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Why Poker Needs a Pro to Win the $1M Big One for One Drop
Depending on who wins the $1 million buy-in Big One for One Drop at the 2012 WSOP there could be literally millions of dollars either entering or exiting the poker ecosystem.
And with a projected prize pool of over $42 million, and 15 amateurs currently committed to playing, there’s a real chance that a huge chunk of that money might be leaving the poker world forever.
“It’s going to be tough for an amateur to win with a lot of the best in the world playing,” said esteemed poker pro Amit “amak316” Makhija.
“But I definitely think it could happen and if it does it’s going to be a lot of money out of the poker world because so many people are pooling their money to get these people into it,” Makhija added.
If the Big One caps out at 48 players the winner will walk away with over $18 million, the biggest prize in poker history. And if one of the 15 amateurs currently registered takes it down, it will be an eight-figure blow to the poker economy.
And Amit Makhija isn’t the only one who thinks it’s a distinct possibility.
“An amateur absolutely has a shot at winning the Big One,” said 2006 Main Event final tablist Michael Binger. “There’s so much variance in No-Limit Hold’em tournaments that anyone who enters has a shot.”
Most pros in this event are selling the vast majority of their action, meaning a large group of players is sharing each entrant’s $1 million risk.
Do the Amateurs Have a Real Shot?
The amateur contingent in the Big One has an uphill battle but with just 48 players in the field and a three-day time frame it’s certainly plausible that one could walk away with the victory.
And just because they’re classified as amateurs doesn’t mean they don’t have experience and skill at the poker table.
Andy Beal, for example, famously took on a group of the world’s best poker players in the highest-stakes games ever played, and almost beat them. The story goes that Beal had his opponents, which included Doyle Brunson and Phil Ivey, down over $10 million before they were able to rally back and eventually beat him.
American businessmen Phil Ruffin has experience against the world’s best on High-Stakes Poker and has an estimated net worth of $2.4 billion.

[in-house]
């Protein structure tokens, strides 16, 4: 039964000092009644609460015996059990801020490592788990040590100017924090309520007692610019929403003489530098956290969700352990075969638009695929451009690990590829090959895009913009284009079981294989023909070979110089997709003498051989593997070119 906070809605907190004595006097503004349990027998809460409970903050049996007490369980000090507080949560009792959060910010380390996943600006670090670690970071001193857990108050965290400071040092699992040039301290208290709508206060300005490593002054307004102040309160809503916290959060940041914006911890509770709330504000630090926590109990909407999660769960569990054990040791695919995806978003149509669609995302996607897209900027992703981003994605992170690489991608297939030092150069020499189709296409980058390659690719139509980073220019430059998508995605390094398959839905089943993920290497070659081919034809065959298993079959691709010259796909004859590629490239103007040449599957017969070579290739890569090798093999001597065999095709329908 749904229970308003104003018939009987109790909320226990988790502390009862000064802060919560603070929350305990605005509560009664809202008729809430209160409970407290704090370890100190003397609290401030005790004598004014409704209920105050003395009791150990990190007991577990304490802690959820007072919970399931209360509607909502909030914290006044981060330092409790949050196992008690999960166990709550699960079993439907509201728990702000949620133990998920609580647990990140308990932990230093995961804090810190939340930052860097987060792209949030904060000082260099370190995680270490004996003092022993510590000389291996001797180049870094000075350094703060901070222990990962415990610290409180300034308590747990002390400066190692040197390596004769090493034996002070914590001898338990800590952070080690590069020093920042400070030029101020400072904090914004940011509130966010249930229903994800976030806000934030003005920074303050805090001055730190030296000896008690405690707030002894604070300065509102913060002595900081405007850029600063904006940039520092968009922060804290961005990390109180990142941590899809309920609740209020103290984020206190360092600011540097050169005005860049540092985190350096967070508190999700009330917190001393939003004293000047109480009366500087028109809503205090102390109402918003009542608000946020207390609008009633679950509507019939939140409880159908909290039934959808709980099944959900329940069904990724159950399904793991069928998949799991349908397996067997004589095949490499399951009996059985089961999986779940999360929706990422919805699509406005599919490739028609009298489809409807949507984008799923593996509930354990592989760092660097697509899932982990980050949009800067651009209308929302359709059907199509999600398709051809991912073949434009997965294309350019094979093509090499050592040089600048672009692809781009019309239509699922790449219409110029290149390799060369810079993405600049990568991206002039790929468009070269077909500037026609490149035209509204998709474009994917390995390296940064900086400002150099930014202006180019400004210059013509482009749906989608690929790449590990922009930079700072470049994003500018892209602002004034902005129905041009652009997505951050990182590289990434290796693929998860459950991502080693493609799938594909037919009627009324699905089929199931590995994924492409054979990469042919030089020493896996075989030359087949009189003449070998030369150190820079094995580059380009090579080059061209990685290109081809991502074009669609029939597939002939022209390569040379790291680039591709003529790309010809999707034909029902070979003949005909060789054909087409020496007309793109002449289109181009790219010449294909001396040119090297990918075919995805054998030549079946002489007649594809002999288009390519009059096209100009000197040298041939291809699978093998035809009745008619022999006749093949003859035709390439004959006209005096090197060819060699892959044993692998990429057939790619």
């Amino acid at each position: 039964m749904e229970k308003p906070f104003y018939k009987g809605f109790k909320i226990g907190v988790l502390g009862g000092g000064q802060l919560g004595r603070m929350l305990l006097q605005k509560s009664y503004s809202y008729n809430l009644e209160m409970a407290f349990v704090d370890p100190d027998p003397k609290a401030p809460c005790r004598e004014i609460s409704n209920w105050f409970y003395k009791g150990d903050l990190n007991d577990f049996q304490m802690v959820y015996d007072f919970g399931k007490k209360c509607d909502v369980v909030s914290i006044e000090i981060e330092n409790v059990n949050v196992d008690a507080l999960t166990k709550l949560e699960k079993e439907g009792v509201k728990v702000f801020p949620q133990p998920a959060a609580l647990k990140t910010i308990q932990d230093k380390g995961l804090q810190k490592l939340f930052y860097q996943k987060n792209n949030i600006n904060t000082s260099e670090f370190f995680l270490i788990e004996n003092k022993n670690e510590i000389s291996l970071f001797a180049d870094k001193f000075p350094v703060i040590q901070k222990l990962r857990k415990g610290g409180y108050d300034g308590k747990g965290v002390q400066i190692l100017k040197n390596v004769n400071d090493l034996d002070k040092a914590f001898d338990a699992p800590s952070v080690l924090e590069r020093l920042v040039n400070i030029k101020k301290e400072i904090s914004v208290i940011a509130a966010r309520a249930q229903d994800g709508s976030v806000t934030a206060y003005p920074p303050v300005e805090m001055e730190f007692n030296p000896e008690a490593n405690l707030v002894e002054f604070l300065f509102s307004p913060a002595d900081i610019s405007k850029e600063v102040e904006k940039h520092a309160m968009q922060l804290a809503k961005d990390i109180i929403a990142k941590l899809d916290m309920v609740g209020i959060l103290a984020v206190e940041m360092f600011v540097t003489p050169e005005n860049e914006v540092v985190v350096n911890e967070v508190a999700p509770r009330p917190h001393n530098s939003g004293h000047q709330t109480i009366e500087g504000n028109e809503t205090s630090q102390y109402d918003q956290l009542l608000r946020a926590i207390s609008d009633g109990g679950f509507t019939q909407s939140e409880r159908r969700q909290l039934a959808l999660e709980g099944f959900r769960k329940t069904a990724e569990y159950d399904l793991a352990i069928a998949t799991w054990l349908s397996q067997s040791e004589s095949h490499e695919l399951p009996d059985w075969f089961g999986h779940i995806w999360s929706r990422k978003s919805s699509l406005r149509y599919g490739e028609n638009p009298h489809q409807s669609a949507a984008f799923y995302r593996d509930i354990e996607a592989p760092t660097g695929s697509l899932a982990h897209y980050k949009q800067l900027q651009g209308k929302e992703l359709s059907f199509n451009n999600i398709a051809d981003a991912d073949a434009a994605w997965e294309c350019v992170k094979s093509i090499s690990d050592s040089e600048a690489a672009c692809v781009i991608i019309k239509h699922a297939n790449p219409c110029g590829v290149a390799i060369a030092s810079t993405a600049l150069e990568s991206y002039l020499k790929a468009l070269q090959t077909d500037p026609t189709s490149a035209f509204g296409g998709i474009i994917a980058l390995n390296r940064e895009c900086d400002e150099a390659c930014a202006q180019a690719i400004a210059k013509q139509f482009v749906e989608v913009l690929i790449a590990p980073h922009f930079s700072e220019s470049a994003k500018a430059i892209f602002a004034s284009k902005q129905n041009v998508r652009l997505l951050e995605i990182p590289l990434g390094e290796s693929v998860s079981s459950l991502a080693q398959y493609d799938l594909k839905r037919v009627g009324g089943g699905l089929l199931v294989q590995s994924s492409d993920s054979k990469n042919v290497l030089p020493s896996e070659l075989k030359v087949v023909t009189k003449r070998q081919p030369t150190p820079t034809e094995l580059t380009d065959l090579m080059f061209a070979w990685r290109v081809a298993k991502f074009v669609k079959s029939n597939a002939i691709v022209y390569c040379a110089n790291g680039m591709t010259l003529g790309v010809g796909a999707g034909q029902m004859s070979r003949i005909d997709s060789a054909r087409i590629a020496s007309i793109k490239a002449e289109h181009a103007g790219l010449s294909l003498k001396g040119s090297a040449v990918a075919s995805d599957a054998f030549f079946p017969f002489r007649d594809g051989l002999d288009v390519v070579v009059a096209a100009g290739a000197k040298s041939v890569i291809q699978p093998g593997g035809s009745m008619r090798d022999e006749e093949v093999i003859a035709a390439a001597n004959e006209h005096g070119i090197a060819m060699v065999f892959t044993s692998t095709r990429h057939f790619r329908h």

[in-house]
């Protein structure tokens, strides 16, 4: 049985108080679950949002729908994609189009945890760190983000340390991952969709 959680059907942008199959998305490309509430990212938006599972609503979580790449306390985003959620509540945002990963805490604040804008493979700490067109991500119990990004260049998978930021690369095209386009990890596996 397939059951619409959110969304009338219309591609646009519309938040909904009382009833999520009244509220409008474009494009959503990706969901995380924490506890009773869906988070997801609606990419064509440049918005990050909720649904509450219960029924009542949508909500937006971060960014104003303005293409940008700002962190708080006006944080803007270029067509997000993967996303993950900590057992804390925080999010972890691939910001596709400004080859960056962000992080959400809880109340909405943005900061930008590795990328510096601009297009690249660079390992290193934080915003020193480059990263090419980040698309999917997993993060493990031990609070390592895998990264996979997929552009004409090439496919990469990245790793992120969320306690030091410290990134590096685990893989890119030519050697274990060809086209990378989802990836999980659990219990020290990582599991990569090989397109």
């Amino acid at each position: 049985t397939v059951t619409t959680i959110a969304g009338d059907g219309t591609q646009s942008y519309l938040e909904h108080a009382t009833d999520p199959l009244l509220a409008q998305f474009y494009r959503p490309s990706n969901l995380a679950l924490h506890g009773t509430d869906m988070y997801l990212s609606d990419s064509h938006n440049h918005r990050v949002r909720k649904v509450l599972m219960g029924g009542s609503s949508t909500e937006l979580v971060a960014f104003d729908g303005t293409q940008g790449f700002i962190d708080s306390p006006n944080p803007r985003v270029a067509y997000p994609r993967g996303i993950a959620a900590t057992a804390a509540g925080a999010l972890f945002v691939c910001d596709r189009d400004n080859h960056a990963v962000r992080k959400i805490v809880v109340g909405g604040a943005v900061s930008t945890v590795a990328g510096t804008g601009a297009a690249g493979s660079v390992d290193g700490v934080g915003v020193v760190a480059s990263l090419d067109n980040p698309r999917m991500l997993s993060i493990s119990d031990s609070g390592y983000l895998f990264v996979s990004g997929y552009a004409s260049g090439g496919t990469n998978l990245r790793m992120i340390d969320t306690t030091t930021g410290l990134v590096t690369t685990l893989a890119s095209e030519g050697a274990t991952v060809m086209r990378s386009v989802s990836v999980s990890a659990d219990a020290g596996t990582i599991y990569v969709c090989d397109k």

Paul Phua and Richard Yong, two extremely wealthy Malaysian businessmen, regularly compete with players like Tom Dwan and Patrik Antonius in the biggest cash games in Macau, and also played the $250,000 Super High Roller at the Aussie Millions.
David Einhorn, the hedge fund manager that attempted to buy an interest in the New York Mets in 2011 for $200 million, finished 18th out of 8,773 in the 2006 Main Event.
Einhorn scored over $650,000 for that WSOP run and donated the entire sum to charity. He's pledged to do the same if he wins the Big One.
While the amateurs’ experience will help, it won’t put them on an even footing with the pros. But high-stakes poker pro Luke Scwartz thinks the businessmen might have other edges.
“There’s never been a $1 million buy-in tournament so it’s definitely something new,” Schwartz told PokerListings.com in Las Vegas.
“You’ve got to think about the bubble in that tournament. It’s going to be something like a $2 million bubble and no one wants to bubble for $2 million,” Schwartz explained.
“And the rich guys won’t be too bothered about bubbling it I don’t think, so it’s going to be very interesting to see how it goes. I think the people who aren’t too fussed about the buy-in are going to have the best shot,” he said.
In the same way that Andy Beal tried to push Doyle Brunson and Phil Ivey out of their comfort zone by raising the stakes to astronomical levels, the Big One might exert a level of pressure with which even the most seasoned pros have a tough time dealing.
The Ripple Effect of a Pro Winning the Big One
The professionals certainly have the best chance of taking down the top few spots in this tournament, but because of staking arrangements and players selling action, a win for one pro will actually mean big profit for a potentially large group of investors.
“I’d guess for the Big One most players are selling eight to nine hundred thousand dollars’ worth of action,” explained Luke Schwartz.
“If I was selling action for it I’d be selling to 20 or 30 different people,” he said. “It’s definitely going to take a lot of people to get one player into it,”
That means that a first-place score of $18 million for one pro could mean huge paydays for many poker pros, giving them the opportunity to enter more tournaments, play more cash games and continue to infuse the poker economy with the money it needs to continue thriving.
While $111,111 of each buy-in will go to One Drop, the amateurs’ buy-ins still represent an enormous influx of money into the poker world.
Right now 19 amateurs have committed to playing. That’s over $16.8 million that’s never before been accessible to poker players.
But even if the amateurs ran away with this tournament, Luke Schwartz is confident the poker economy will survive.
“I mean, Full Tilt walked away with $300 million and the poker world is still surviving so I don’t think $20 million is going to affect the community too much,” said Schwartz.
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12 March 2018 70